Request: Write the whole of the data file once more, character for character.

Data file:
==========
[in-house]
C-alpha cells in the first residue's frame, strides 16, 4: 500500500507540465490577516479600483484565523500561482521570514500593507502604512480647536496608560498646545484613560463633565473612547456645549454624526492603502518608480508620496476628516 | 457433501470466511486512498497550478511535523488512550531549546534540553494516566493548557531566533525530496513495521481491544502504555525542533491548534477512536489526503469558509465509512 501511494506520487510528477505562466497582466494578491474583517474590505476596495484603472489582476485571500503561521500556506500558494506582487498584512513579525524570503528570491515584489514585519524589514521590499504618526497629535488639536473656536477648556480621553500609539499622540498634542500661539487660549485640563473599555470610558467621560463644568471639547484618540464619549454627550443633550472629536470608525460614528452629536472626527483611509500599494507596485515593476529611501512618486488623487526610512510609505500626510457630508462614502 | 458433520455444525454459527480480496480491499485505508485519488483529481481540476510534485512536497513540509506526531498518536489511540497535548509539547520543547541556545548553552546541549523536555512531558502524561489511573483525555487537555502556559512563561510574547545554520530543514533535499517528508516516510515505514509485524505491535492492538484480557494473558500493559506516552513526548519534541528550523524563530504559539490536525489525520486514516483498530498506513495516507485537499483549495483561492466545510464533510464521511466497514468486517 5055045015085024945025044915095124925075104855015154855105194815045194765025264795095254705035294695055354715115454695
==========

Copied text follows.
[in-house]
C-alpha cells in the first residue's frame, strides 16, 4: 500500500507540465490577516479600483484565523500561482521570514500593507502604512480647536496608560498646545484613560463633565473612547456645549454624526492603502518608480508620496476628516 | 457433501470466511486512498497550478511535523488512550531549546534540553494516566493548557531566533525530496513495521481491544502504555525542533491548534477512536489526503469558509465509512 501511494506520487510528477505562466497582466494578491474583517474590505476596495484603472489582476485571500503561521500556506500558494506582487498584512513579525524570503528570491515584489514585519524589514521590499504618526497629535488639536473656536477648556480621553500609539499622540498634542500661539487660549485640563473599555470610558467621560463644568471639547484618540464619549454627550443633550472629536470608525460614528452629536472626527483611509500599494507596485515593476529611501512618486488623487526610512510609505500626510457630508462614502 | 458433520455444525454459527480480496480491499485505508485519488483529481481540476510534485512536497513540509506526531498518536489511540497535548509539547520543547541556545548553552546541549523536555512531558502524561489511573483525555487537555502556559512563561510574547545554520530543514533535499517528508516516510515505514509485524505491535492492538484480557494473558500493559506516552513526548519534541528550523524563530504559539490536525489525520486514516483498530498506513495516507485537499483549495483561492466545510464533510464521511466497514468486517 5055045015085024945025044915095124925075104855015154855105194815045194765025264795095254705035294695055354715115454695